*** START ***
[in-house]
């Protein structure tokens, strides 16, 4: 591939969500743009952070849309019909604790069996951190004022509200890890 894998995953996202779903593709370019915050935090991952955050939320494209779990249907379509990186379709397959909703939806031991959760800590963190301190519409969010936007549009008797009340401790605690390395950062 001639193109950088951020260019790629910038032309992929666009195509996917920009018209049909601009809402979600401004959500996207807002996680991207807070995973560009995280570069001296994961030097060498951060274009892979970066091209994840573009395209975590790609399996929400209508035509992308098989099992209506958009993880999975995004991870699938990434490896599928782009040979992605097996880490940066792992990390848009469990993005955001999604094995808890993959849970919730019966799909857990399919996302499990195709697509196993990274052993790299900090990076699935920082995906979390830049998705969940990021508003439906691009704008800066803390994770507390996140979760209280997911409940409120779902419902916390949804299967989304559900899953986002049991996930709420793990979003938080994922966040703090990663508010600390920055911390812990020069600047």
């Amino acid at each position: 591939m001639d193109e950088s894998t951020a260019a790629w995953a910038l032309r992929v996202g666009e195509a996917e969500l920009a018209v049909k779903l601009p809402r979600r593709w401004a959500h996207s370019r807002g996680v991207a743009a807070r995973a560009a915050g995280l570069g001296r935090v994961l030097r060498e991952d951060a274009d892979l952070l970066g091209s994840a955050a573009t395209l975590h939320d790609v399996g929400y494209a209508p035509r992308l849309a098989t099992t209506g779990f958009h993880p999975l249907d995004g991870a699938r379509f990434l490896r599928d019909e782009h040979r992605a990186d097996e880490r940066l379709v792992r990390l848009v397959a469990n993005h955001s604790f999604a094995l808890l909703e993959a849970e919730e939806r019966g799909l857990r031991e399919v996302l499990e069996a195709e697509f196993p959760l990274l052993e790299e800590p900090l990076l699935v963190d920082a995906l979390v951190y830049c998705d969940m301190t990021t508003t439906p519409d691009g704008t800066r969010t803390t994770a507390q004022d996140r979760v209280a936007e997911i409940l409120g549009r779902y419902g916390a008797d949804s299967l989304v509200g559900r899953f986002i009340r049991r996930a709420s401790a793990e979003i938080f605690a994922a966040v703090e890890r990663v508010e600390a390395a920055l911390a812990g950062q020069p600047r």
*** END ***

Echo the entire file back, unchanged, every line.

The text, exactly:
[in-house]
């Protein structure tokens, strides 16, 4: 591939969500743009952070849309019909604790069996951190004022509200890890 894998995953996202779903593709370019915050935090991952955050939320494209779990249907379509990186379709397959909703939806031991959760800590963190301190519409969010936007549009008797009340401790605690390395950062 001639193109950088951020260019790629910038032309992929666009195509996917920009018209049909601009809402979600401004959500996207807002996680991207807070995973560009995280570069001296994961030097060498951060274009892979970066091209994840573009395209975590790609399996929400209508035509992308098989099992209506958009993880999975995004991870699938990434490896599928782009040979992605097996880490940066792992990390848009469990993005955001999604094995808890993959849970919730019966799909857990399919996302499990195709697509196993990274052993790299900090990076699935920082995906979390830049998705969940990021508003439906691009704008800066803390994770507390996140979760209280997911409940409120779902419902916390949804299967989304559900899953986002049991996930709420793990979003938080994922966040703090990663508010600390920055911390812990020069600047």
């Amino acid at each position: 591939m001639d193109e950088s894998t951020a260019a790629w995953a910038l032309r992929v996202g666009e195509a996917e969500l920009a018209v049909k779903l601009p809402r979600r593709w401004a959500h996207s370019r807002g996680v991207a743009a807070r995973a560009a915050g995280l570069g001296r935090v994961l030097r060498e991952d951060a274009d892979l952070l970066g091209s994840a955050a573009t395209l975590h939320d790609v399996g929400y494209a209508p035509r992308l849309a098989t099992t209506g779990f958009h993880p999975l249907d995004g991870a699938r379509f990434l490896r599928d019909e782009h040979r992605a990186d097996e880490r940066l379709v792992r990390l848009v397959a469990n993005h955001s604790f999604a094995l808890l909703e993959a849970e919730e939806r019966g799909l857990r031991e399919v996302l499990e069996a195709e697509f196993p959760l990274l052993e790299e800590p900090l990076l699935v963190d920082a995906l979390v951190y830049c998705d969940m301190t990021t508003t439906p519409d691009g704008t800066r969010t803390t994770a507390q004022d996140r979760v209280a936007e997911i409940l409120g549009r779902y419902g916390a008797d949804s299967l989304v509200g559900r899953f986002i009340r049991r996930a709420s401790a793990e979003i938080f605690a994922a966040v703090e890890r990663v508010e600390a390395a920055l911390a812990g950062q020069p600047r």